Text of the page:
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Summary:

It doesn’t necessarily confirm those rumours about the T-Mobile owner buying a stake in Fon, but a tie-in with the service by DT subsidiary Hrvatski Telekom does keep the possibility alive.

fonera

So, is Deutsche Telekom planning to invest in Fon or isn’t it? As my colleague Kevin Fitchard has pointed out, it would be a smart move given the potential for offloading cellular data traffic to Wi-Fi, but we still don’t know whether the rumors will turn out to be true.

What we do now know, though, is that Hrvatski Telekom, the leading Croatian ISP that is majority-owned by Deutsche Telekom, has just launched a Fon tie-in. The offer was revealed today, according to local blog Netocratic. I’ve asked DT whether this is a precursor to rollouts in other countries, but they declined to comment.

Fon is a crowdsourced Wi-Fi network that came out of Spain half a dozen years ago. The deal is this: if you hook up a Fon device to your router and share a segment of your bandwidth wirelessly with others, you become a ‘Fonero’ and you get to use other people’s connections for free when you’re on the move. (In some cases you can also take a cut of the fee non-Foneros pay for using your connection, but that doesn’t seem to be happening here.)

The idea has really taken off when ISPs are involved — ISPs’ terms and conditions tend to forbid the sharing of connections, so it helps when they buy into the idea. BT was the first big win for Fon back in 2007, in an extensive arrangement that also saw the U.K. provider become an investor in Fon.

In the case of Hrvatski Telekom, customers who take up the offer will be gaining access to Fon’s 7.8 million hotspots around the world, and Foneros from elsewhere will now find more places to log on when visiting Croatia.

However, there seems to be no indication of Fon’s network integrating with Deutsche Telekom’s own, extensive hotspot network in quite as deep a way as happened with BT — with the British operator, Fon was so tightly integrated with BT’s OpenZone network that the two services got rebranded as one (BT Wi-Fi) last year. That probably makes the Hrvatski Telekom deal a bit more low-level, like those Fon has struck with other European carriers such as SFR, KPN and MTS.

Still, it’s a first for Deutsche Telekom, and it could very well be the precursor to deeper involvement with the scheme. After all, the German giant has a track record of using its Croatia operations as a testbed, most recently for its TeraStream cloud-based IP network architecture.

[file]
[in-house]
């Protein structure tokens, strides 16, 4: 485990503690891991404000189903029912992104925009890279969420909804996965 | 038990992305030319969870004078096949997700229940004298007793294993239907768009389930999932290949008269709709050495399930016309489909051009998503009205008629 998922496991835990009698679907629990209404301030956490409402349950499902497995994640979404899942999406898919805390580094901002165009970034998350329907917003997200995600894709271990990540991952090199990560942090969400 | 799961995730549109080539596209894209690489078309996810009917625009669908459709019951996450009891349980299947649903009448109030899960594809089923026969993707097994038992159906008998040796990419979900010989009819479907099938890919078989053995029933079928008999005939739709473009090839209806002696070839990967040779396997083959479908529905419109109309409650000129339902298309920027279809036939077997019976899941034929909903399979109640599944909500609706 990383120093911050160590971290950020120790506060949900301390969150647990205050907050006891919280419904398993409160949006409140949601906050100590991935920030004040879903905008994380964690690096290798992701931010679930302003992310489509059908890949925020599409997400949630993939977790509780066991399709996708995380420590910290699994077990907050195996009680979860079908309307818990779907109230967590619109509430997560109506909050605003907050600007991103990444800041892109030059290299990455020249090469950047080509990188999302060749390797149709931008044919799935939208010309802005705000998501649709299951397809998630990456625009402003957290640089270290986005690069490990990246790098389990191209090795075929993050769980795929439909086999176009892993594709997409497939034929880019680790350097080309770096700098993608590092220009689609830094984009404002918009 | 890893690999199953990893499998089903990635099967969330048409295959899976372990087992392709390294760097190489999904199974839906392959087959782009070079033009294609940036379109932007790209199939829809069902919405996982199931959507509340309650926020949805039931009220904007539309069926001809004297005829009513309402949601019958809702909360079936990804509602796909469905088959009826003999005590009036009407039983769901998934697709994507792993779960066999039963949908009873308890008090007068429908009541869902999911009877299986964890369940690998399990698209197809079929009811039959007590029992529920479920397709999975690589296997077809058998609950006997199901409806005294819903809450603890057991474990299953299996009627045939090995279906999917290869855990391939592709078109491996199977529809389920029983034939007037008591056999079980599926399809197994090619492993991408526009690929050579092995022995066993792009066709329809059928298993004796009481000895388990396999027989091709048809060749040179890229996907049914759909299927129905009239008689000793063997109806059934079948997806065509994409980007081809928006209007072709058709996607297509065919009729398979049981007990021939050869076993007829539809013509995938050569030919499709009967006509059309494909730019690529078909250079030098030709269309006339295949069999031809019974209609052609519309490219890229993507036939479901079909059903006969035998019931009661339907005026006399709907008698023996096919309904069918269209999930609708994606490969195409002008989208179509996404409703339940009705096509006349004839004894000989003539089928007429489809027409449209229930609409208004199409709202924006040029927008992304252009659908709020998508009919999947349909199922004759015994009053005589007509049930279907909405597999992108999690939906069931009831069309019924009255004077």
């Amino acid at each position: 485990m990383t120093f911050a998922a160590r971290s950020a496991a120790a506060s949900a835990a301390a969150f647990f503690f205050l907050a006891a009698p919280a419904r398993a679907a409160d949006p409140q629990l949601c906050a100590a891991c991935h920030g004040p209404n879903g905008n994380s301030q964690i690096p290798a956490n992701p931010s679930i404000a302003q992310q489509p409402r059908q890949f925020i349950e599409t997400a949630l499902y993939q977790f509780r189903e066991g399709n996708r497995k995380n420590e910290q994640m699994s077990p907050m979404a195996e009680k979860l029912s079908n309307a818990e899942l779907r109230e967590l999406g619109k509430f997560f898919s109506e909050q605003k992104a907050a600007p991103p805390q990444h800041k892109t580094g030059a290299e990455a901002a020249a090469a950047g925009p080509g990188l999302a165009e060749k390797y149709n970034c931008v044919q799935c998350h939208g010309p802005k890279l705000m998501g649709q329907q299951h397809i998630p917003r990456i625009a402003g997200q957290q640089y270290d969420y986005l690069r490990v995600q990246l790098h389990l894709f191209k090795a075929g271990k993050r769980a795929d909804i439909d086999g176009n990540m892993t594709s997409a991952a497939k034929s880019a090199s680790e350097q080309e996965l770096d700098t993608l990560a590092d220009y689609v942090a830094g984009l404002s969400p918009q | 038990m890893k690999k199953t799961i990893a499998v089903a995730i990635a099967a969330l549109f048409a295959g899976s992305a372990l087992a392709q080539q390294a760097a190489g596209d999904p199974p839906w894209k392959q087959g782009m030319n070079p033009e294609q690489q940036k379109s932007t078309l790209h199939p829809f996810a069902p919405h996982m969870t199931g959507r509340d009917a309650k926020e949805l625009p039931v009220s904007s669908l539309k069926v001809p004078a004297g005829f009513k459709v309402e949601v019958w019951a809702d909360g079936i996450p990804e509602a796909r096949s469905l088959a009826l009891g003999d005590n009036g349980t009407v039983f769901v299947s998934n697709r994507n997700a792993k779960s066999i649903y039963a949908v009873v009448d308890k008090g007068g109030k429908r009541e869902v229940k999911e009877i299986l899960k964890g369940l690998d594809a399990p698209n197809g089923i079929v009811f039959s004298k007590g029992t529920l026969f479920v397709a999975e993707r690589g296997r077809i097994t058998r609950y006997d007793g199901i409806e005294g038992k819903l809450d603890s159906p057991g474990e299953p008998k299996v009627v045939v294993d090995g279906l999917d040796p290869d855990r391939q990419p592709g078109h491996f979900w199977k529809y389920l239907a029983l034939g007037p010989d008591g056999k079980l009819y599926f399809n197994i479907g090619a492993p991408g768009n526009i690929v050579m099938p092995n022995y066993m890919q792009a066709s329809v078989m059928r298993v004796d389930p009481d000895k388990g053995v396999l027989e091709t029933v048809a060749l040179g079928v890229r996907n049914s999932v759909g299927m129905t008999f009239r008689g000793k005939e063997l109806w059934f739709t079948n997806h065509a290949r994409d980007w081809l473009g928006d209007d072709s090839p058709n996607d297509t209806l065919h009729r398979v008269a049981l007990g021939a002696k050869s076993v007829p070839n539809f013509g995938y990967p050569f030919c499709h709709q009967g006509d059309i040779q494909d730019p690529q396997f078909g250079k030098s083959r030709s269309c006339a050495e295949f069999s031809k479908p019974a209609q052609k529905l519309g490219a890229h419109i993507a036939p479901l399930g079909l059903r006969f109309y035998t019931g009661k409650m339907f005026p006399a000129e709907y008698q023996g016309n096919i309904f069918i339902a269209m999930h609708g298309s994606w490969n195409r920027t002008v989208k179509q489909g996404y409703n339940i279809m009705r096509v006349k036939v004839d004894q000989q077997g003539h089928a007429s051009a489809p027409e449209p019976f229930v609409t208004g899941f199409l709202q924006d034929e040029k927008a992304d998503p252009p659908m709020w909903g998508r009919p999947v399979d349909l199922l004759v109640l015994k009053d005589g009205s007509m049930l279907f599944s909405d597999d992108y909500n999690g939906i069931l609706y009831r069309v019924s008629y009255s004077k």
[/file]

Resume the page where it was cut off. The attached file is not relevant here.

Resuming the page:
1. As fon’s former biggest fan blogger, I have to ask, Why the hell does DT need fon? Fon is built out of open-source parts. Fon has not been crowdsourced since the first couple of years. Fon turned against it’s volunteer members, requiring them to buy all equipment from fon and turning everyone into free hotspots for fon to offer as lure to other corporate “partners”. Fon would certainly like to bluntly add DT’s customer numbers to it’s own membership numbers, as it has always done. Most of all, since fon does not make any honest money, fon would like DT’s investment money so it’s president can continue to jet around to all the world’s exotic places and give a quick speech in the hotel lobby so it can be written off as “business travel”. Fon is a big hole to throw money into. Fon is poison. Fon is a lie. My blog, elfonblog.fondoo.net is still online if you would like further information.

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  2. It looks that according to the German legislation WiFi sharing is treated as illegal or anticompetitive:
    http://www.telemedicus.info/urteile/Internetrecht/809-OLG-Koeln-Az-6-U-22308-WLAN-Sharing-ist-wettbewerbswidrig.html

    So I wonder if Deutsche Telekom would invest in something that is not according to the German legislation. However, might be that works in Croatia.

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  3. Do we need this? Why not use existing free Wi-Fi hotspots? Today you can find free WiFi almost at every corner.
    For finding a free hotspot there are several Apps available or you can search on online portals like http://www.shareair.net

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